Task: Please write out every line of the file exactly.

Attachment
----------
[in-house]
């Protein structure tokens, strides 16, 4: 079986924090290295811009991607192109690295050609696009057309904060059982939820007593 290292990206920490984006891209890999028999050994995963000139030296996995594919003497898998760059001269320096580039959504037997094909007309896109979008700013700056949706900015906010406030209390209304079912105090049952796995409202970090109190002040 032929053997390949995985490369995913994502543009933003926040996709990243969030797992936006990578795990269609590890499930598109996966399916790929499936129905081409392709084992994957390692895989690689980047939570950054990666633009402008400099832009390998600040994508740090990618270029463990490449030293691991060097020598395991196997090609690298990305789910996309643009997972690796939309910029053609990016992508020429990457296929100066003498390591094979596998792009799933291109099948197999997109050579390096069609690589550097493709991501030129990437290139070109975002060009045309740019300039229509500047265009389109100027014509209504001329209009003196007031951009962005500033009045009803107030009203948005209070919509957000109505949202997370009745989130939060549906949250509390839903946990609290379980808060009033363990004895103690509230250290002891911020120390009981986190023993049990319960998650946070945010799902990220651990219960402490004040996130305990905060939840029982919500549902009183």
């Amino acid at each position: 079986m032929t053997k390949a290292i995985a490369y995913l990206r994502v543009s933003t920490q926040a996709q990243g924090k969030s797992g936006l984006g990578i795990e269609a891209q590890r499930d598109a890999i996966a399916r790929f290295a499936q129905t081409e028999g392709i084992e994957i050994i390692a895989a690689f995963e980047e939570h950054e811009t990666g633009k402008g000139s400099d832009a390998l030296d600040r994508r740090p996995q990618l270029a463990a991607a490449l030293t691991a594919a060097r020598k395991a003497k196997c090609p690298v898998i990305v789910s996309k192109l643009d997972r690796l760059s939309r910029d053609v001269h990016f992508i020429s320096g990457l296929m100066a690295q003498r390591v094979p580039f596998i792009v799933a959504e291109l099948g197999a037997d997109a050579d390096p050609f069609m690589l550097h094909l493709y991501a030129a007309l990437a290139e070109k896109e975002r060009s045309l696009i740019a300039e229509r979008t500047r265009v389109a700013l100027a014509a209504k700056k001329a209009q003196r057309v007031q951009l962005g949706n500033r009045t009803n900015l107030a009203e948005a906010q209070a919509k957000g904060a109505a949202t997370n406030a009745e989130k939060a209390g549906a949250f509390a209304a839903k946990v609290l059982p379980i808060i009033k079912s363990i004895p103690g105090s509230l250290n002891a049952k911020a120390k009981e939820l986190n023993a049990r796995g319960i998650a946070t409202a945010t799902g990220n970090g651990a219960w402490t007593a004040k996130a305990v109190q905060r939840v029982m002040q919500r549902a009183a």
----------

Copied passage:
[in-house]
């Protein structure tokens, strides 16, 4: 079986924090290295811009991607192109690295050609696009057309904060059982939820007593 290292990206920490984006891209890999028999050994995963000139030296996995594919003497898998760059001269320096580039959504037997094909007309896109979008700013700056949706900015906010406030209390209304079912105090049952796995409202970090109190002040 032929053997390949995985490369995913994502543009933003926040996709990243969030797992936006990578795990269609590890499930598109996966399916790929499936129905081409392709084992994957390692895989690689980047939570950054990666633009402008400099832009390998600040994508740090990618270029463990490449030293691991060097020598395991196997090609690298990305789910996309643009997972690796939309910029053609990016992508020429990457296929100066003498390591094979596998792009799933291109099948197999997109050579390096069609690589550097493709991501030129990437290139070109975002060009045309740019300039229509500047265009389109100027014509209504001329209009003196007031951009962005500033009045009803107030009203948005209070919509957000109505949202997370009745989130939060549906949250509390839903946990609290379980808060009033363990004895103690509230250290002891911020120390009981986190023993049990319960998650946070945010799902990220651990219960402490004040996130305990905060939840029982919500549902009183």
């Amino acid at each position: 079986m032929t053997k390949a290292i995985a490369y995913l990206r994502v543009s933003t920490q926040a996709q990243g924090k969030s797992g936006l984006g990578i795990e269609a891209q590890r499930d598109a890999i996966a399916r790929f290295a499936q129905t081409e028999g392709i084992e994957i050994i390692a895989a690689f995963e980047e939570h950054e811009t990666g633009k402008g000139s400099d832009a390998l030296d600040r994508r740090p996995q990618l270029a463990a991607a490449l030293t691991a594919a060097r020598k395991a003497k196997c090609p690298v898998i990305v789910s996309k192109l643009d997972r690796l760059s939309r910029d053609v001269h990016f992508i020429s320096g990457l296929m100066a690295q003498r390591v094979p580039f596998i792009v799933a959504e291109l099948g197999a037997d997109a050579d390096p050609f069609m690589l550097h094909l493709y991501a030129a007309l990437a290139e070109k896109e975002r060009s045309l696009i740019a300039e229509r979008t500047r265009v389109a700013l100027a014509a209504k700056k001329a209009q003196r057309v007031q951009l962005g949706n500033r009045t009803n900015l107030a009203e948005a906010q209070a919509k957000g904060a109505a949202t997370n406030a009745e989130k939060a209390g549906a949250f509390a209304a839903k946990v609290l059982p379980i808060i009033k079912s363990i004895p103690g105090s509230l250290n002891a049952k911020a120390k009981e939820l986190n023993a049990r796995g319960i998650a946070t409202a945010t799902g990220n970090g651990a219960w402490t007593a004040k996130a305990v109190q905060r939840v029982m002040q919500r549902a009183a």